Newspaper article International New York Times

Desmond Heeley, 'Alchemist' of Theater Design, Dies at 85

Newspaper article International New York Times

Desmond Heeley, 'Alchemist' of Theater Design, Dies at 85

Article excerpt

Those who worked with Mr. Heeley often described him as a magician with a preternatural ability to see with the eyes of the audience.

Desmond Heeley, a celebrated designer for the theater, the opera and the ballet, whose costumes dressed the likes of Laurence Olivier, Beverly Sills and Margot Fonteyn, and whose sets were used in major productions throughout the world, died on June 10 in Manhattan. He was 85.

The cause was cancer, said Philip Caggiano, a friend.

With a painterly eye for beauty and the resourcefulness to create the impression of elegance from the most mundane materials -- a glittering chandelier for a 1993 production of "La Traviata" at the Lyric Opera of Chicago was made from plastic spoons -- Mr. Heeley was a designer of both grandeur and witty panache.

His long career -- on Broadway alone it covered more than half a century and three Tony Awards -- began when he was a teenager in England, and early on he worked with the innovative director Peter Brook.

Mr. Heeley was a skilled painter and a hands-on designer who concerned himself with every detail of a production's visual presentation, tinkering to the very end. Those who worked with him said he had a preternatural sense of what an audience sees; he was frequently described as an alchemist or magician because his constructions -- seemingly unrefined on close examination -- dazzled from a spectator's perspective.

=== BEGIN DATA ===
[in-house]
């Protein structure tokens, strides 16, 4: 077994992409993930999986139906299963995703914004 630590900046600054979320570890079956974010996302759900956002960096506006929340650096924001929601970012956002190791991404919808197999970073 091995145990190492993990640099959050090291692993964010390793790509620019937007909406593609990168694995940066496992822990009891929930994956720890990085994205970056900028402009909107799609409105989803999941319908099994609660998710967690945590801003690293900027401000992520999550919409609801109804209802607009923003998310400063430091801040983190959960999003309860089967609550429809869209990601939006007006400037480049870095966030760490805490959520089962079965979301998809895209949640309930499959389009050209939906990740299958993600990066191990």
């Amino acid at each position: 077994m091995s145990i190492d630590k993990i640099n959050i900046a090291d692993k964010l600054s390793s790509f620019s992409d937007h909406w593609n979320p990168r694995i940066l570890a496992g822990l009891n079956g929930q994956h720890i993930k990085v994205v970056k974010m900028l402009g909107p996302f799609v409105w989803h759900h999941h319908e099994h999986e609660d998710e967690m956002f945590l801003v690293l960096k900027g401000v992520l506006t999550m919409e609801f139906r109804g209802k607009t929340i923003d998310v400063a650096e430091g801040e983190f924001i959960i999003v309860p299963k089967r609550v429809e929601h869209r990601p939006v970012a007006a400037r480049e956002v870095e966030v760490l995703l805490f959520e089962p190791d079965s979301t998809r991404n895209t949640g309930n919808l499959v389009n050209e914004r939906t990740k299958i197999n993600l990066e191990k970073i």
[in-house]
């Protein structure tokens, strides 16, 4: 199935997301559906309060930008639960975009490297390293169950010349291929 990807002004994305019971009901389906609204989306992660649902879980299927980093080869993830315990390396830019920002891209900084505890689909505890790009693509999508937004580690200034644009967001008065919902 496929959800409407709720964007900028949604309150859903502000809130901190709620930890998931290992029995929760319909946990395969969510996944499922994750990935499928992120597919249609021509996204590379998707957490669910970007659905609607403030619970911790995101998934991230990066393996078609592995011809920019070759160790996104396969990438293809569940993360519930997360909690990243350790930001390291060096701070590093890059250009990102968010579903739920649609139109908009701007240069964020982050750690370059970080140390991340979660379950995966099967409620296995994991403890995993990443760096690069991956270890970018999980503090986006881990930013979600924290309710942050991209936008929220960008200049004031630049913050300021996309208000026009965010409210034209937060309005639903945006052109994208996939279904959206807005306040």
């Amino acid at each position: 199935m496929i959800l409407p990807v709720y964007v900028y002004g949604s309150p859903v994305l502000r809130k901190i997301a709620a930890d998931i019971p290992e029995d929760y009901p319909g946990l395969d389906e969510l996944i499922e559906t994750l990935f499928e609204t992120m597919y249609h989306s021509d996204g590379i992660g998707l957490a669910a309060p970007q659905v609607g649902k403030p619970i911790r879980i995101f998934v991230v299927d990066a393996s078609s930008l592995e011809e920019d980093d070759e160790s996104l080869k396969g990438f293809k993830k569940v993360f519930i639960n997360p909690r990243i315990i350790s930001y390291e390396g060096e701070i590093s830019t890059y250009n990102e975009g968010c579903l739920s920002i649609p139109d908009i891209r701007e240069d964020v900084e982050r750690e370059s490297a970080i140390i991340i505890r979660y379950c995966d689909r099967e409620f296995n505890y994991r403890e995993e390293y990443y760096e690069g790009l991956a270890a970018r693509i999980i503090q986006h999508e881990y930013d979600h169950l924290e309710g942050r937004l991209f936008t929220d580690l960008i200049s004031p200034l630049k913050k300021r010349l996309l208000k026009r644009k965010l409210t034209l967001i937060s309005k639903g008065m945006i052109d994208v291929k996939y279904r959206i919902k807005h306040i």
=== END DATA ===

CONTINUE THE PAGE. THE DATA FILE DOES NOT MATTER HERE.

Santo Loquasto, the Tony Award-winning designer, said that a Heeley design "often had a beautiful lushness to it" and revealed "a sculptural way of viewing things."

Duane Schuler, a lighting designer who was his frequent collaborator, recalled a twinkling tree that Mr. Heeley made from shards of old CDs, and a whole shimmering ocean suggested by clear plastic and clear tape.

"He had a great sense of color and proportion and a sense of how to find light," Mr. Schuler said. "He'd build sets out of masking tape and water putty, and the texture would be rough, and up close they wouldn't look like much; they were a mess. You'd take 20 steps back, and it was magical."

Mr. Heeley designed for Glyndebourne, the opera house in East Sussex, England, and La Scala in Milan. His work at the Metropolitan Opera included Bellini's "Norma" (1970), which starred Joan Sutherland and Marilyn Horne; Donizetti's "Don Pasquale" (1978), with Ms. Sills; and Puccini's "Manon Lescaut" (1980), directed by Gian Carlo Menotti and starring Renata Scotto.

His ballet work included "The Merry Widow," a dance adaptation of the operetta by Franz Lehar, for the Australian Ballet (which featured Margot Fonteyn in the title role when it appeared in New York City in 1976), and a Tchaikovsky buffet: a "Sleeping Beauty" for the Stuttgart Ballet, a "Nutcracker" for the Houston Ballet and a "Theme and Variations" for the American Ballet Theater. …

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